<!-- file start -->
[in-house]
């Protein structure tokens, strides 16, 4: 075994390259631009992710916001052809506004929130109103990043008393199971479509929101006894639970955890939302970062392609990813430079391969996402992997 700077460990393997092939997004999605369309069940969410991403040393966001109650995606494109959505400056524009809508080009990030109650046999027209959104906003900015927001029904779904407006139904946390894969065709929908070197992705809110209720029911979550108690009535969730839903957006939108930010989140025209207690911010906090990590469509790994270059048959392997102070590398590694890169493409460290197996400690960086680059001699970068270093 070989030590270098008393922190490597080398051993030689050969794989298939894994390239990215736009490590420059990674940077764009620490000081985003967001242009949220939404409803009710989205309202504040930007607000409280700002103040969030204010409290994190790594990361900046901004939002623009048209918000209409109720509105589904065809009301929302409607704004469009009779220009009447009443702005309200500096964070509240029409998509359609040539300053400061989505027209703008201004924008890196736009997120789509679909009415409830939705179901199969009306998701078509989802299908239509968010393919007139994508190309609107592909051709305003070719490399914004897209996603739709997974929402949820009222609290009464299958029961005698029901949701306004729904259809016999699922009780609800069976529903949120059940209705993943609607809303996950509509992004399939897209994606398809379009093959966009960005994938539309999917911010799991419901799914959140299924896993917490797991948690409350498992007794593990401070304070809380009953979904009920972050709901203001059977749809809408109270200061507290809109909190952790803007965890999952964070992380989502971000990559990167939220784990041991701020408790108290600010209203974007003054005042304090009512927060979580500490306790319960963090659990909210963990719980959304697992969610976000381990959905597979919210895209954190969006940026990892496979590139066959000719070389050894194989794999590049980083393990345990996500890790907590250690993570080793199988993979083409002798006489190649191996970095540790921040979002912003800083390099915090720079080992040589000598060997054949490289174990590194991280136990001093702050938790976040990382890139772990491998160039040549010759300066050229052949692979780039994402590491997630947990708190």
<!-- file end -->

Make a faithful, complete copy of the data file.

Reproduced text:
[in-house]
């Protein structure tokens, strides 16, 4: 075994390259631009992710916001052809506004929130109103990043008393199971479509929101006894639970955890939302970062392609990813430079391969996402992997 700077460990393997092939997004999605369309069940969410991403040393966001109650995606494109959505400056524009809508080009990030109650046999027209959104906003900015927001029904779904407006139904946390894969065709929908070197992705809110209720029911979550108690009535969730839903957006939108930010989140025209207690911010906090990590469509790994270059048959392997102070590398590694890169493409460290197996400690960086680059001699970068270093 070989030590270098008393922190490597080398051993030689050969794989298939894994390239990215736009490590420059990674940077764009620490000081985003967001242009949220939404409803009710989205309202504040930007607000409280700002103040969030204010409290994190790594990361900046901004939002623009048209918000209409109720509105589904065809009301929302409607704004469009009779220009009447009443702005309200500096964070509240029409998509359609040539300053400061989505027209703008201004924008890196736009997120789509679909009415409830939705179901199969009306998701078509989802299908239509968010393919007139994508190309609107592909051709305003070719490399914004897209996603739709997974929402949820009222609290009464299958029961005698029901949701306004729904259809016999699922009780609800069976529903949120059940209705993943609607809303996950509509992004399939897209994606398809379009093959966009960005994938539309999917911010799991419901799914959140299924896993917490797991948690409350498992007794593990401070304070809380009953979904009920972050709901203001059977749809809408109270200061507290809109909190952790803007965890999952964070992380989502971000990559990167939220784990041991701020408790108290600010209203974007003054005042304090009512927060979580500490306790319960963090659990909210963990719980959304697992969610976000381990959905597979919210895209954190969006940026990892496979590139066959000719070389050894194989794999590049980083393990345990996500890790907590250690993570080793199988993979083409002798006489190649191996970095540790921040979002912003800083390099915090720079080992040589000598060997054949490289174990590194991280136990001093702050938790976040990382890139772990491998160039040549010759300066050229052949692979780039994402590491997630947990708190």